The first chapter proposes a thematic link between the Basilica and “Etruscan temple” forms, as well as the architecture of ancient Roman baths. The thrust of the argument is that the incorporation of these typically Italic forms in the planning process “served to solidify papal pretensions to Italic primacy in the context of universal theocratic rule.” The second chapter introduces the influence of the “Temple of Peace,” better known today as the Basilica of Maxentius in the planning efforts of Saint Peter’s. The influence is based on associations between this “temple” (although it was never a place of worship) and Roman baths, and their mutual relations to Etruscan tradition as a fitting basis from which a “new Christian architecture” could emerge. In the third chapter the author introduces a literary association of the builders of New Saint Peter’s with Noah as founder of the Etruscan race, propagator of the Etruscan temple, and symbol of papal succession from Old Testament priests and kings. These associations can be found in the writings of Annius of Viterbo, a Master of the Vatican Palace in 1499, and the influential Egidio da Viterbo a few years later, that is, just before the foundation of the New Saint Peter’s in 1506.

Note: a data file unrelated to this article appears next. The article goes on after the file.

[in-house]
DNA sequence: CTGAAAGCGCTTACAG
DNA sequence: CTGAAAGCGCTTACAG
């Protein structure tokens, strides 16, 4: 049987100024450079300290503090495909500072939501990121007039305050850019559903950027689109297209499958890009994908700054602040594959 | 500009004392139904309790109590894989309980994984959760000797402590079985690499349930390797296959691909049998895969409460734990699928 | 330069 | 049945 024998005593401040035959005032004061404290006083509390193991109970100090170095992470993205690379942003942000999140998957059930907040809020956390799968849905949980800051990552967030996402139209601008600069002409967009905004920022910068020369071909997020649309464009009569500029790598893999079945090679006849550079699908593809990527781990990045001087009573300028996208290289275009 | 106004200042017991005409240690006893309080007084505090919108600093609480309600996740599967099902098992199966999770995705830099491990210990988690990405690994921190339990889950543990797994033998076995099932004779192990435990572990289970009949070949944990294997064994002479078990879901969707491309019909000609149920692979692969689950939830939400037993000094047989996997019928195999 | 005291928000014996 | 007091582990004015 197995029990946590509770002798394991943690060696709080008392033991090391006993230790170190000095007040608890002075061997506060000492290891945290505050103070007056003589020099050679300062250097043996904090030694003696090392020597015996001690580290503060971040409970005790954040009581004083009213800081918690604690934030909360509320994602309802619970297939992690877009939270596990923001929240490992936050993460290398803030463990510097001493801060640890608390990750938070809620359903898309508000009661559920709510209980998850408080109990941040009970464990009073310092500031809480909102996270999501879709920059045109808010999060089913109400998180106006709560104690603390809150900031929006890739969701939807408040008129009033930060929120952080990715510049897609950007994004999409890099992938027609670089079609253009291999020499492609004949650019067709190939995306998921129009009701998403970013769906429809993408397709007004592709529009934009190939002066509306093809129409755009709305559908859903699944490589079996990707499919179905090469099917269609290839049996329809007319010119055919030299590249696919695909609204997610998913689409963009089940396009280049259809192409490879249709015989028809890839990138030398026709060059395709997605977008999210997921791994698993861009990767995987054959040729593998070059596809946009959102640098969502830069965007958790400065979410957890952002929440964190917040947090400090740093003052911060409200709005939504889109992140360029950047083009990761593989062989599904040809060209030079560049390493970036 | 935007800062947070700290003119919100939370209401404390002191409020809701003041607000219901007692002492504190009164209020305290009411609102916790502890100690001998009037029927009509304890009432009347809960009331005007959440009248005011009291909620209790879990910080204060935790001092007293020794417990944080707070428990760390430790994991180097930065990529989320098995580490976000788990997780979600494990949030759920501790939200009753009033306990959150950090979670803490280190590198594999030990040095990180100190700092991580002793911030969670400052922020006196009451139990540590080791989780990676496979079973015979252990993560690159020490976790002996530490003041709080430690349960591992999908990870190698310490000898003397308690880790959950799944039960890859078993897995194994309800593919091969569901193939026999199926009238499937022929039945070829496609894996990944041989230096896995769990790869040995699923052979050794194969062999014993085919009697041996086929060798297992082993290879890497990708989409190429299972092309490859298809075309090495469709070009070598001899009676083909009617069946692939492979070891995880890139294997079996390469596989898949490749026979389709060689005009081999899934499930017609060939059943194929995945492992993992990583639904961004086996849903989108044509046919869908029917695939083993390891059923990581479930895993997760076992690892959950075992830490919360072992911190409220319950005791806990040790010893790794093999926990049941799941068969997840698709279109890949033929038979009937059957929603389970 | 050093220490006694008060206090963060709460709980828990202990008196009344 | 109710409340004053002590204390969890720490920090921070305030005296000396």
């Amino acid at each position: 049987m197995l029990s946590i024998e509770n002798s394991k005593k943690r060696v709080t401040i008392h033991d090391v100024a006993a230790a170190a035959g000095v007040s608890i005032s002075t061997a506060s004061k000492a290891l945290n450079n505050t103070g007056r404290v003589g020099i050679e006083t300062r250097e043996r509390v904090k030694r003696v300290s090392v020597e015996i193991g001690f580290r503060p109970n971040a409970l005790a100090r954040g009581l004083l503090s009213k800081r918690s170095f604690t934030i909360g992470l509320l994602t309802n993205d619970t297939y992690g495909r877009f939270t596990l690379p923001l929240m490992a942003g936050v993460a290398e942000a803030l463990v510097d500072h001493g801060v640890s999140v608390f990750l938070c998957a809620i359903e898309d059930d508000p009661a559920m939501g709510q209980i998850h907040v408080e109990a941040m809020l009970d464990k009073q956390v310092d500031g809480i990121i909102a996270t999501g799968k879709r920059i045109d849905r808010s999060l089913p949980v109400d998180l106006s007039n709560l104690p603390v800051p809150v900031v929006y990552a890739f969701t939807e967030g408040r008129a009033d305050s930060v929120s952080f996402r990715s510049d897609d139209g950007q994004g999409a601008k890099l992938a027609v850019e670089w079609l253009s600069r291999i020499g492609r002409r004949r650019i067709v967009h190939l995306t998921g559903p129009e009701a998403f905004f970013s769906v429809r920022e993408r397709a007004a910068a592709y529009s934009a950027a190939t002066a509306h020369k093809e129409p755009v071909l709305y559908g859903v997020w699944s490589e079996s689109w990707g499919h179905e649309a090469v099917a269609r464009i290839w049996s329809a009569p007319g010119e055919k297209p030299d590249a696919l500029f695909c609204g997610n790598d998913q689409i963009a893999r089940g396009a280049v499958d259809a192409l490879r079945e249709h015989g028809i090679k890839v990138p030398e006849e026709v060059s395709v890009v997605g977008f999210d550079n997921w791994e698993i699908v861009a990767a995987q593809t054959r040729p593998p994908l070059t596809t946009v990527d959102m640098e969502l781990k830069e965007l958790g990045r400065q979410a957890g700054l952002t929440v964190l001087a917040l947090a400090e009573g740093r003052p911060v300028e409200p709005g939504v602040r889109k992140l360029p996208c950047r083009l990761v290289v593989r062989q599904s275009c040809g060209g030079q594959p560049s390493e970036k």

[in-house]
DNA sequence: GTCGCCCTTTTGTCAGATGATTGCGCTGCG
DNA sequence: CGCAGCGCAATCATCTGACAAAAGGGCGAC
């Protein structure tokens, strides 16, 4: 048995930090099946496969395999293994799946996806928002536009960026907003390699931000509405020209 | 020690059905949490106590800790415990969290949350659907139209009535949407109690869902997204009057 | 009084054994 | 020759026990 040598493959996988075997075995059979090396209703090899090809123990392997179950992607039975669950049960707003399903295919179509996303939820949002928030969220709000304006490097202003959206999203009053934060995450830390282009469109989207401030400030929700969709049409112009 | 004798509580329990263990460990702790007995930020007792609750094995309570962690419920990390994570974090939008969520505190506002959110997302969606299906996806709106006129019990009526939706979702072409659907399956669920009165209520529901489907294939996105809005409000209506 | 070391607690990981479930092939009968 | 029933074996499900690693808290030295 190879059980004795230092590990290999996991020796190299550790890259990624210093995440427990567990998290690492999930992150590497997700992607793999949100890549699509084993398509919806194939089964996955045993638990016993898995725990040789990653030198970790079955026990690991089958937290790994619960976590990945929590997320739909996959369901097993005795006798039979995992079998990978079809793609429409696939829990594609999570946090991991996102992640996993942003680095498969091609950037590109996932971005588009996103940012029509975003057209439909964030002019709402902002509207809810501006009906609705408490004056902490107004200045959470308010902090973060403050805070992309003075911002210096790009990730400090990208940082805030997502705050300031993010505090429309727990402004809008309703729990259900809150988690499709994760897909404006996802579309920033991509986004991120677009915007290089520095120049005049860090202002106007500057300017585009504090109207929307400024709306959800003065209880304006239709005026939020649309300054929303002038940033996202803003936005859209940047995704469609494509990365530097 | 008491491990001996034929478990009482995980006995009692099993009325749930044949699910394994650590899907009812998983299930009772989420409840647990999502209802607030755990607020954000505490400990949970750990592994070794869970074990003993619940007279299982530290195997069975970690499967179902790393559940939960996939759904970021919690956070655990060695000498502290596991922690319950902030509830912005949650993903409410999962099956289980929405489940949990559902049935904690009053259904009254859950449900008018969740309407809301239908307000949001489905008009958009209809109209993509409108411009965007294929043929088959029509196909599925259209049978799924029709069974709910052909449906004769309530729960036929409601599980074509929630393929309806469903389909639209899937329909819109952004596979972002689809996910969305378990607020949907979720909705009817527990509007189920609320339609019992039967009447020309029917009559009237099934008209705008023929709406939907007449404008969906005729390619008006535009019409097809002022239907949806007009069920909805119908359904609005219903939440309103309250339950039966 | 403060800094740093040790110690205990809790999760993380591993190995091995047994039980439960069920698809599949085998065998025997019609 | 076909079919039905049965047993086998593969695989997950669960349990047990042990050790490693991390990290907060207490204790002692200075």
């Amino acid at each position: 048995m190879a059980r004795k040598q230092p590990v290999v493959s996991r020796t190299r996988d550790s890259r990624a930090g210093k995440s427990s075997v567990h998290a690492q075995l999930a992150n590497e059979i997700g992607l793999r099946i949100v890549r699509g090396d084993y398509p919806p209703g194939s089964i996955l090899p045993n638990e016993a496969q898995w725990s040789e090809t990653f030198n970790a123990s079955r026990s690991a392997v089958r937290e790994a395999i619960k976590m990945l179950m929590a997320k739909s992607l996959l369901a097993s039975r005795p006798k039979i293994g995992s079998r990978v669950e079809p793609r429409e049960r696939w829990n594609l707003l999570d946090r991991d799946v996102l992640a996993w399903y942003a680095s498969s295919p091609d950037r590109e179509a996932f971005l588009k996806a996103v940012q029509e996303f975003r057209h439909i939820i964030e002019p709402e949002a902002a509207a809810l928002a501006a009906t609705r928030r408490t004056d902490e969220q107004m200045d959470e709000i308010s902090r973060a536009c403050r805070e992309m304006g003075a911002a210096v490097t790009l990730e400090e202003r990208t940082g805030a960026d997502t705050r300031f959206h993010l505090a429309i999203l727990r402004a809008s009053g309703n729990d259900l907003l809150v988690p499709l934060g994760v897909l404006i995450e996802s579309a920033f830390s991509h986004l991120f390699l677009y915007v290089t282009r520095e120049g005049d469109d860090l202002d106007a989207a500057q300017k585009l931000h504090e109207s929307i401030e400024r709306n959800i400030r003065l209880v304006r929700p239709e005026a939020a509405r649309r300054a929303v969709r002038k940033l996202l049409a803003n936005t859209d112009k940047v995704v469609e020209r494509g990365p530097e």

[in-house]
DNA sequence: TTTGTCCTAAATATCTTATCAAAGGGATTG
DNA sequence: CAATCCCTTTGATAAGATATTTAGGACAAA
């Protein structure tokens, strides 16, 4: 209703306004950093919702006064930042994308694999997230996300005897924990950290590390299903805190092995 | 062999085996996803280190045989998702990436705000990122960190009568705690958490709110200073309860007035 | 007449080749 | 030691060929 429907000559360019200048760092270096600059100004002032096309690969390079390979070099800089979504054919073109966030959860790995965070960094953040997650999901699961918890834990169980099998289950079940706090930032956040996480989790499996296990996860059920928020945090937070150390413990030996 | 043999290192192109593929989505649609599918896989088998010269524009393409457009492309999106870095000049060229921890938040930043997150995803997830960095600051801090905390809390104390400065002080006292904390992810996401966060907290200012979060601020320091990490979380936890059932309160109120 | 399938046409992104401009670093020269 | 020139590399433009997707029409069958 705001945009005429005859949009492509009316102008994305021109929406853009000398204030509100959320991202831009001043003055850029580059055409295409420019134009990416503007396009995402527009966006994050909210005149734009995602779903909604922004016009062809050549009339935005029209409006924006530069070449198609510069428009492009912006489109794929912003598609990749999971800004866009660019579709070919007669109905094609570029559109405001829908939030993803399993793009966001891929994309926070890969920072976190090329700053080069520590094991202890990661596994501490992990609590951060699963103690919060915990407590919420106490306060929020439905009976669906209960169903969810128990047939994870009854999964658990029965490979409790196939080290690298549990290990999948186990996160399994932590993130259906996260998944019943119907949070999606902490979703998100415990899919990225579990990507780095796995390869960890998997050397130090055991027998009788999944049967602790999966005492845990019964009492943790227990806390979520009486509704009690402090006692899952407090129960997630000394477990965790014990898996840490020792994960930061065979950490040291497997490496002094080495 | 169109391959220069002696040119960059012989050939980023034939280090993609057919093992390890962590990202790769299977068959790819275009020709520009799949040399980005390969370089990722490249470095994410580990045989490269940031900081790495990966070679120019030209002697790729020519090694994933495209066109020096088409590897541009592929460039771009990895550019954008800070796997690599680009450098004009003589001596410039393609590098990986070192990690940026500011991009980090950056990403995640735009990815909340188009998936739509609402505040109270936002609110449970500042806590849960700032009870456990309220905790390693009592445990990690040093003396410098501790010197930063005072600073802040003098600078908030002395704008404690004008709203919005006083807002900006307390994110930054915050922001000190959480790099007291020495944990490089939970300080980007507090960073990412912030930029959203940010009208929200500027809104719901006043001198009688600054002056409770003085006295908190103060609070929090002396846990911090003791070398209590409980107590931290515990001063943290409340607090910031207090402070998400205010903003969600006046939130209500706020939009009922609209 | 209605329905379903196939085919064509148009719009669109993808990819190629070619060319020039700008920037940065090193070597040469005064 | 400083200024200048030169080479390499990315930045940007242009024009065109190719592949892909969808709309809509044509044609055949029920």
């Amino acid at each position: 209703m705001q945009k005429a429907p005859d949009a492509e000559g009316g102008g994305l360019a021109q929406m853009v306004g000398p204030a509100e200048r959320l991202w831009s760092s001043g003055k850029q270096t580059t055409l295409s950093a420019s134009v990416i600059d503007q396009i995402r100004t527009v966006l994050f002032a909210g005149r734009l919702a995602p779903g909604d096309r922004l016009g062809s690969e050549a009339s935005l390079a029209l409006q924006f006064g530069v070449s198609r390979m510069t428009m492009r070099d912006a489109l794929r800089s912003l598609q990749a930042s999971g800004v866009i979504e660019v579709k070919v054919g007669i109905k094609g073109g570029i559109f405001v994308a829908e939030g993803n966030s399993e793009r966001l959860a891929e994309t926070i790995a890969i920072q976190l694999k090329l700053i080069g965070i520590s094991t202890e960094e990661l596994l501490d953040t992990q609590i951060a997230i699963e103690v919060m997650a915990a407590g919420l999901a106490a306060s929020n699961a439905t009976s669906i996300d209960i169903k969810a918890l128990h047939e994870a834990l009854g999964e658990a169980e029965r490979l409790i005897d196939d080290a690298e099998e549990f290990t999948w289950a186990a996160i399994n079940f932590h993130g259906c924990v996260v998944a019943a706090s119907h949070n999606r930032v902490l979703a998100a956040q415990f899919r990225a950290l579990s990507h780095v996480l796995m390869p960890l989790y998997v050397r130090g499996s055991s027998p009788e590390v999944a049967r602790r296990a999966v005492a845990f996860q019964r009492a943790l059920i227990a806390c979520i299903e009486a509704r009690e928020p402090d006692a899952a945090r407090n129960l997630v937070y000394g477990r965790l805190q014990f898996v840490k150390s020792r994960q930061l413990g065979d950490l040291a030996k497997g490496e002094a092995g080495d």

The fourth chapter attempts to link Bramante’s archaeological interests in the ancient baths, the “Temple of Peace” (Basilica of Maxentius), and Etruscan tradition. Particular emphasis is laid on the Temple of Peace because, the author explains, it was “the repository of spoils brought by Titus from the Holy of Holies in Solomon’s Temple, demonstrating God’s Covenant with the Jews.” This in turn was construed as proof of the transfer of the covenant to Rome. In chapter five this theme is expanded in pages discussing the figure of Titus in ancient and early Christian history. The theme of the sixth chapter is “spoils,” meaning the association of the Titus-legend, the Jewish spoils from Jerusalem, and relics of Saint Peter’s, especially Veronica’s sudarium and the spiral columns that adorned the high altar, both of which reputedly came from the temple at Jerusalem. Titus belonged to the Flavian dynasty in Roman times, and the author makes a case for the builder of the new basilica of Saint Peter (Julius II) identifying with this emperor. The argument rests on a treatise written in 1508 in anticipation of a Crusade to return the holy city of Jerusalem from Muslim to Christian rule, and associations seen in the fabrics of the Vatican Palace and Saint Peter’s. This, in any event, is the subject of chapter seven, which closes Part One of the book.